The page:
As with all good things, Penman's trilogy had to come to an end. But what a tragic end. I never expected Ellen de Montort's character to be as strong as it was. While she did not have the political savvy of an Eleanor of Aquitaine or the ambition of a Maude or Marguerite d'Anjou, her strength against Edward's tyranny and her steadfast optimism endeared her to me. The Welsh saga is especially tragic because of the blood rivalries. Nowhere is this more apparent than between Llewelyn ap Gryfudd and Davydd. Unlike in other relationships where Gryfudd and later Owain were imprisoned, Llewelyn and Davydd had a unique dynamic. To know that Davydd's rashness forced an early confrontation seemed even more of a betrayal not just to Llewelyn but also to Wales. And yet, in the end, there was nothing to do but mourn: for the House of Cunedda, the Welsh people, and Wales. On a side note, I enjoy Penman's afterword and author's note. They're as much fun to read as her books.
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am 29. Mai 1999
After reading the first two installments in the trilogy, I was primed for the 3rd. I had already lost my heart to Llellwyn Fawr in "Sunne" and felt the paralizing grip of an English Kings displeasure - but "Reckoning" made me realize the helplessness of any two people living in that era, Peasant or Noble, and the true meaning of "at the Kings Pleasure".
A great adventure, romance and historical novel in the tradition of the trilogy. This Welsh Prince is a treasure as is Davydd, his brother & rival who is one of the most interesting characters I've come across in many pages. Ellen is a great heroine, neither inhumanly strong nor weak; she is believeable and that is what makes her travails so heartrending. Please read this book!!!!
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am 9. Juni 1999
This book was very good, but is overshadowed by the excellence of Here be Dragons and Falls the Shadow. It ended on a tragic note but is a great book for Penman fans, history addicts and anyone Welsh. Penman's prose is addictive- once you read her, you'll read ALL her novels- they're just plain good. They all contain interesting plot, and characters, which is all the more fascinating because it's all true! Her Author's note and Afterward are very informative and interesting- infact, now I'm so interested I've bought a book on Welsh midevial history and I'm going next for one on Simon de Montfort. HIGHLY RECOMMENDED!
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am 28. Oktober 2008
I had read this fantasic novel some years ago and recently I read it again. I am actually not very often inclinded to re-read books but here I was - like some years ago - absolutely hooked and could not put it down. This is historcial novel writing as it should be. "The Reckoning folows Penman's inititial success "The Sunne in Splendour" and is writing with the same knowledge, passion and superb style of writing. Since her first novel she has never disappointed her readers.. The novel re-awakens medieval Wales and England and a long lost time for today's reader. Simply superb!!!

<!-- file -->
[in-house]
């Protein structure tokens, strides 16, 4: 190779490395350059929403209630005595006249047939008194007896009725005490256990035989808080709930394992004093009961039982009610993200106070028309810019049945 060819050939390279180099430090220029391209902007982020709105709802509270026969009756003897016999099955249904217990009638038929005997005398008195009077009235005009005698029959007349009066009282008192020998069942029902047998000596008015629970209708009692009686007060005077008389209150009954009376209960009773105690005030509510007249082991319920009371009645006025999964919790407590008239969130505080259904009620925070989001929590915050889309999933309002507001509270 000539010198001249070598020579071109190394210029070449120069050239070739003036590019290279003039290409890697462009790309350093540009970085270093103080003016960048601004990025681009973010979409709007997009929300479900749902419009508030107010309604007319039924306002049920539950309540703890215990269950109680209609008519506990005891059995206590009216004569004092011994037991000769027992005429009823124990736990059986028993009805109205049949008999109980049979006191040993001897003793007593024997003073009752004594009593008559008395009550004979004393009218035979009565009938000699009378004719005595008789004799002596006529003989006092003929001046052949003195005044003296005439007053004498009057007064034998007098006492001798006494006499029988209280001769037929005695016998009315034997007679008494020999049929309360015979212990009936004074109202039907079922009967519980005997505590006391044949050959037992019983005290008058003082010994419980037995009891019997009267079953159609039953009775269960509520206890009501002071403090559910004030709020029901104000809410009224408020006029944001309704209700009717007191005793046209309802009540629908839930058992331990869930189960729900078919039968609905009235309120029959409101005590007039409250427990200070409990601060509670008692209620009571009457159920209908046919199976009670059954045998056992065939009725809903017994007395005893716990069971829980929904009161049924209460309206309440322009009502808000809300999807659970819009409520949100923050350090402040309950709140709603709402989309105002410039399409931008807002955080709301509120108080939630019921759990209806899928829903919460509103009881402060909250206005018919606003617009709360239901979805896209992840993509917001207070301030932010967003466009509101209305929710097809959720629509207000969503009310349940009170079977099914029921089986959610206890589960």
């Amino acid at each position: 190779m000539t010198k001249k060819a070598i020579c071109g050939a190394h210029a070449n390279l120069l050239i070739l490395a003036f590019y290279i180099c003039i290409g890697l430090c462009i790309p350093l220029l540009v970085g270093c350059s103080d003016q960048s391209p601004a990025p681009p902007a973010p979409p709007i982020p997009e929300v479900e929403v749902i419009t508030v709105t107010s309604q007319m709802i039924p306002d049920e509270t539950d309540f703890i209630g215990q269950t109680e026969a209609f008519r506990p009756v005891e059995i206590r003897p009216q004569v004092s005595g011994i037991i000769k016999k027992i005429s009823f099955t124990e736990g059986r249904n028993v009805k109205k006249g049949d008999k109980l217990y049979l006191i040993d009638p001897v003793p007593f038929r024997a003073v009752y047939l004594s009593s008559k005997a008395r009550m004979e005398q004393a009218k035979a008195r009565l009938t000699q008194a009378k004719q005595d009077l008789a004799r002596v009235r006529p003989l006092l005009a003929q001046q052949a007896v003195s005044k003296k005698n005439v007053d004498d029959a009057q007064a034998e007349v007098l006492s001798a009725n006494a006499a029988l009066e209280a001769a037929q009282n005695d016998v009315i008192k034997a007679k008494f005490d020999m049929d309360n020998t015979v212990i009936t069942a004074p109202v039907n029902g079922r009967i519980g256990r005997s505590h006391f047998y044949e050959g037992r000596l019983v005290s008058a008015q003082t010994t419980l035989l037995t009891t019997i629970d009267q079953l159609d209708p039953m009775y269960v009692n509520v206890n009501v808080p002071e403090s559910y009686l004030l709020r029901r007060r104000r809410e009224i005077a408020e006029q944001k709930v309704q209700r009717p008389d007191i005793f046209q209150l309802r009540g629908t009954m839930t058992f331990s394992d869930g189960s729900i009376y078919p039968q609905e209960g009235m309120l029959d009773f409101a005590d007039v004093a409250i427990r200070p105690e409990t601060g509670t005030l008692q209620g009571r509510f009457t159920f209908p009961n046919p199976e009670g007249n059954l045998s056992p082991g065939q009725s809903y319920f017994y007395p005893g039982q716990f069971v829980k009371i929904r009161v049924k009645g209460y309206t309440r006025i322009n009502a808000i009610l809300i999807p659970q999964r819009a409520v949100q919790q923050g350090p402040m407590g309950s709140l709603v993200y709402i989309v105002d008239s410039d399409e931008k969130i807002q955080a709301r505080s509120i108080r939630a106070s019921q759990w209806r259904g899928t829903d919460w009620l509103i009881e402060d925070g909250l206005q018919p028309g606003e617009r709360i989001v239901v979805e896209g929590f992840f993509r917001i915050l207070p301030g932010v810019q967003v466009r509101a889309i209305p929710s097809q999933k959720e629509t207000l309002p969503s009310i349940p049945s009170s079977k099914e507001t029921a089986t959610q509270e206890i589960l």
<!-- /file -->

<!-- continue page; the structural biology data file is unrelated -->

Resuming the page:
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am 18. März 2000
Sharon Kay Penman is simply the best historical novelist out there. "The Reckoning," like its predecessors "Here Be Dragons" and "Falls The Shadow," is a triumph of incredible writing, a tight (and historically accurate) plot, and a sense of being there that is so strong you forget it's been 600 years since these events. I have recommended Penman to so many people I've lost count. A must for any historical fan (although romance fans will NOT like the less-than-happy ending--but that's life).
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am 27. April 2000
Like all of her books, this one depicts more than one main character. She truely gives you the affect of "his side, her side and what really happened." She shows the strength of Simon de Monfort, and the liberal views of his wife. This is a wonderful read for any history buff, anyone researching this era but tired of reading documentaries, or anyone who would like to read good literature. It is an acurate account followed by an author's note to explain any liberties that she took in writting.
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am 17. Juli 1999
Like all of the others here, I feel that this is a wonderful book. The entire trilogy was a great read. I enjoyed this book in particular. I couldn't put it down. (It literally went everywhere with me for a day.) There was something about her portrayal of Llewelyn ap Gruffudd that I found captivating. His stuggle to live up to the legacy of his grandfather was classic and beautiful. This is one of the best historical fiction novels I've ever read!